300b lovers

I have been an owner of Don Sachs gear since he began, and he modified all my HK Citation gear before he came out with his own creations.  I bought a Willsenton 300b integrated amp and was smitten with the sound of it, inexpensive as it is.  Don told me that he was designing a 300b amp with the legendary Lynn Olson and lo and behold, I got one of his early pair of pre-production mono-blocks recently, driving Spatial Audio M5 Triode Masters.  

Now with a week on the amp, I am eager to say that these 300b amps are simply sensational, creating a sound that brings the musicians right into my listening room with a palpable presence.  They create the most open vidid presentation to the music -- they are neither warm nor cool, just uncannily true to the source of the music.  They replace his excellent Kootai KT88 which I was dubious about being bettered by anything, but these amps are just outstanding.  Don is nearing production of a successor to his highly regard DS2 preamp, which also will have a  unique circuitry to mate with his 300b monos via XLR connections.  Don explained the sonic benefits of this design and it went over my head, but clearly these designs are well though out.. my ears confirm it.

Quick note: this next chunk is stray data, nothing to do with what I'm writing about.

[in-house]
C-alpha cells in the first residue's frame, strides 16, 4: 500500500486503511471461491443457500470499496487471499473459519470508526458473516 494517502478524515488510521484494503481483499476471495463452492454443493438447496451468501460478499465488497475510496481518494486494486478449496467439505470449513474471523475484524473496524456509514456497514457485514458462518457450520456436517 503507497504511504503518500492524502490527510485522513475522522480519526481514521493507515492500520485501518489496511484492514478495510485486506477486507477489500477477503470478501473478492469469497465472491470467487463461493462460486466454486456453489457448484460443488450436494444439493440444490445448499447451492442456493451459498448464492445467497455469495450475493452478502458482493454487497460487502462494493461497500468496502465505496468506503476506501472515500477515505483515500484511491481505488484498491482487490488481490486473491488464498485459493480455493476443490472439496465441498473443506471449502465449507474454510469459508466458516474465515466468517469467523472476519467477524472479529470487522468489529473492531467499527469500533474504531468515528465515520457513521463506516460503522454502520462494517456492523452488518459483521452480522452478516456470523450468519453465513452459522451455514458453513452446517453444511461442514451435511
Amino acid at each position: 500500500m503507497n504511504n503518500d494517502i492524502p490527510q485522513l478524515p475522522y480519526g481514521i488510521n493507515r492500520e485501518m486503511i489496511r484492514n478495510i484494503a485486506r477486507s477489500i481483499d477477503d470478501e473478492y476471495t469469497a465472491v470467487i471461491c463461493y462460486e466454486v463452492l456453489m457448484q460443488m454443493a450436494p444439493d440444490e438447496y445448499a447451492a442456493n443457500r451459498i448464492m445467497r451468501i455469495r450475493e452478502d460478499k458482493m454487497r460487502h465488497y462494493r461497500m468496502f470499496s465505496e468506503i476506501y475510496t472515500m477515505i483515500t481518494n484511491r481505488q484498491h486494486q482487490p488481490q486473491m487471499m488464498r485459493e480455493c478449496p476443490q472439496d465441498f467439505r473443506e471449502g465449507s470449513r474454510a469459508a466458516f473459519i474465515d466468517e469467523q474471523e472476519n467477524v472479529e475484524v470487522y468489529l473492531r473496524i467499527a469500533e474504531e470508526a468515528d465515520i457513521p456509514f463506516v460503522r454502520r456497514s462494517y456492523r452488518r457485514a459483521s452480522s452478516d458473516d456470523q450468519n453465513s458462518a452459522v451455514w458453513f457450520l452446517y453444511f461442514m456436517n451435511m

I have been an audiophile for nearly 50 years having had a boatload of electronics during that time, but I personally have never heard such a realistic presentation to my music as I am hearing with these 300b monos in my system.  300b tubes lend themselves to realistic music reproduction as my Willsenton 300b integrated amps informed me, but Don's 300b amps are in a entirely different realm.  Of course, 300b amps favor efficient speakers so carefully component matching is paramount.

Don is working out a business arrangement to have his electronics built by an American audio firm so they will soon be more widely available to the public.  Don will be attending the Seattle Audio Show in June in the Spatial Audio room where the speakers will be driven by his 300b monos and his preamp, with digital conversion with the outstanding Lampizator Pacific tube DAC.  I will be there to hear what I expect to be an outstanding sonic presentation.